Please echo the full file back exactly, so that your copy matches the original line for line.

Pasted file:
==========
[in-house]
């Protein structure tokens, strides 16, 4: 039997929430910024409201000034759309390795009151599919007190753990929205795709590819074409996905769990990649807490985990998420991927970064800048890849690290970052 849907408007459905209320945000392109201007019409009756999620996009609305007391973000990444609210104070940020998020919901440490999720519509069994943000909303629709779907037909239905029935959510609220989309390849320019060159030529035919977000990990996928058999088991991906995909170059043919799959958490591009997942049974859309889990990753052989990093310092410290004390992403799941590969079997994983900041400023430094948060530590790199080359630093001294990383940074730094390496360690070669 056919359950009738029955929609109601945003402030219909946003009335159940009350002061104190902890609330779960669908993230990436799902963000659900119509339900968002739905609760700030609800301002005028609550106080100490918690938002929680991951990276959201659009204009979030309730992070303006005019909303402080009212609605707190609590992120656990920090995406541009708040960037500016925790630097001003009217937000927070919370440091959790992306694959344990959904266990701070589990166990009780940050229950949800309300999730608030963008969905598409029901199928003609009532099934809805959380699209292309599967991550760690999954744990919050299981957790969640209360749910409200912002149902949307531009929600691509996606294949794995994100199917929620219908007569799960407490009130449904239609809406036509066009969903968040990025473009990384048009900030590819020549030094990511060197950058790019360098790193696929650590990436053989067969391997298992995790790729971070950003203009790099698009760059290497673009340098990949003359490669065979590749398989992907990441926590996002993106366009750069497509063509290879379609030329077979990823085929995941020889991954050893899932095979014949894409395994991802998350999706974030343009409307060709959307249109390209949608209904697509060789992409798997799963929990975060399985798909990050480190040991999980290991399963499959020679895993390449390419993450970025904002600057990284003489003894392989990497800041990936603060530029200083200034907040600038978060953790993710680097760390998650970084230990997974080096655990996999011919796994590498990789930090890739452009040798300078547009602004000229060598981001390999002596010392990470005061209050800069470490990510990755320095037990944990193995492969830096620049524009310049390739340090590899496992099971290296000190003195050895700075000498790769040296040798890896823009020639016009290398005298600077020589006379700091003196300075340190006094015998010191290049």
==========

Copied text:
[in-house]
């Protein structure tokens, strides 16, 4: 039997929430910024409201000034759309390795009151599919007190753990929205795709590819074409996905769990990649807490985990998420991927970064800048890849690290970052 849907408007459905209320945000392109201007019409009756999620996009609305007391973000990444609210104070940020998020919901440490999720519509069994943000909303629709779907037909239905029935959510609220989309390849320019060159030529035919977000990990996928058999088991991906995909170059043919799959958490591009997942049974859309889990990753052989990093310092410290004390992403799941590969079997994983900041400023430094948060530590790199080359630093001294990383940074730094390496360690070669 056919359950009738029955929609109601945003402030219909946003009335159940009350002061104190902890609330779960669908993230990436799902963000659900119509339900968002739905609760700030609800301002005028609550106080100490918690938002929680991951990276959201659009204009979030309730992070303006005019909303402080009212609605707190609590992120656990920090995406541009708040960037500016925790630097001003009217937000927070919370440091959790992306694959344990959904266990701070589990166990009780940050229950949800309300999730608030963008969905598409029901199928003609009532099934809805959380699209292309599967991550760690999954744990919050299981957790969640209360749910409200912002149902949307531009929600691509996606294949794995994100199917929620219908007569799960407490009130449904239609809406036509066009969903968040990025473009990384048009900030590819020549030094990511060197950058790019360098790193696929650590990436053989067969391997298992995790790729971070950003203009790099698009760059290497673009340098990949003359490669065979590749398989992907990441926590996002993106366009750069497509063509290879379609030329077979990823085929995941020889991954050893899932095979014949894409395994991802998350999706974030343009409307060709959307249109390209949608209904697509060789992409798997799963929990975060399985798909990050480190040991999980290991399963499959020679895993390449390419993450970025904002600057990284003489003894392989990497800041990936603060530029200083200034907040600038978060953790993710680097760390998650970084230990997974080096655990996999011919796994590498990789930090890739452009040798300078547009602004000229060598981001390999002596010392990470005061209050800069470490990510990755320095037990944990193995492969830096620049524009310049390739340090590899496992099971290296000190003195050895700075000498790769040296040798890896823009020639016009290398005298600077020589006379700091003196300075340190006094015998010191290049």